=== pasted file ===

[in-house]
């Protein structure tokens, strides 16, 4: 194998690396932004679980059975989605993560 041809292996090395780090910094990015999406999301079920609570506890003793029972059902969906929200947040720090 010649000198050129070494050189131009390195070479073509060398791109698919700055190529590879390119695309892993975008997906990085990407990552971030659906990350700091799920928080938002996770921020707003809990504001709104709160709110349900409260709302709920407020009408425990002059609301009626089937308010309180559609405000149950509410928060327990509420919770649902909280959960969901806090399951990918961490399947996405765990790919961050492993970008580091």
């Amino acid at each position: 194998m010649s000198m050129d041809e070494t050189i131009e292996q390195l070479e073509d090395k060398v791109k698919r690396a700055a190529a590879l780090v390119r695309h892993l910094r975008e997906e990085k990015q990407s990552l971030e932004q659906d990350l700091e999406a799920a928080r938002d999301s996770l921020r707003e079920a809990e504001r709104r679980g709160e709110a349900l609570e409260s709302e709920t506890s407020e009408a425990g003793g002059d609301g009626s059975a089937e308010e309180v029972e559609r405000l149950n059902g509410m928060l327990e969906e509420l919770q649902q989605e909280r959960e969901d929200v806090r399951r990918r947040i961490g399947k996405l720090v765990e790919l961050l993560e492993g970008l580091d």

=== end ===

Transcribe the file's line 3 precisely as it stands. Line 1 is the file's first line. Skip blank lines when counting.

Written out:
């Amino acid at each position: 194998m010649s000198m050129d041809e070494t050189i131009e292996q390195l070479e073509d090395k060398v791109k698919r690396a700055a190529a590879l780090v390119r695309h892993l910094r975008e997906e990085k990015q990407s990552l971030e932004q659906d990350l700091e999406a799920a928080r938002d999301s996770l921020r707003e079920a809990e504001r709104r679980g709160e709110a349900l609570e409260s709302e709920t506890s407020e009408a425990g003793g002059d609301g009626s059975a089937e308010e309180v029972e559609r405000l149950n059902g509410m928060l327990e969906e509420l919770q649902q989605e909280r959960e969901d929200v806090r399951r990918r947040i961490g399947k996405l720090v765990e790919l961050l993560e492993g970008l580091d």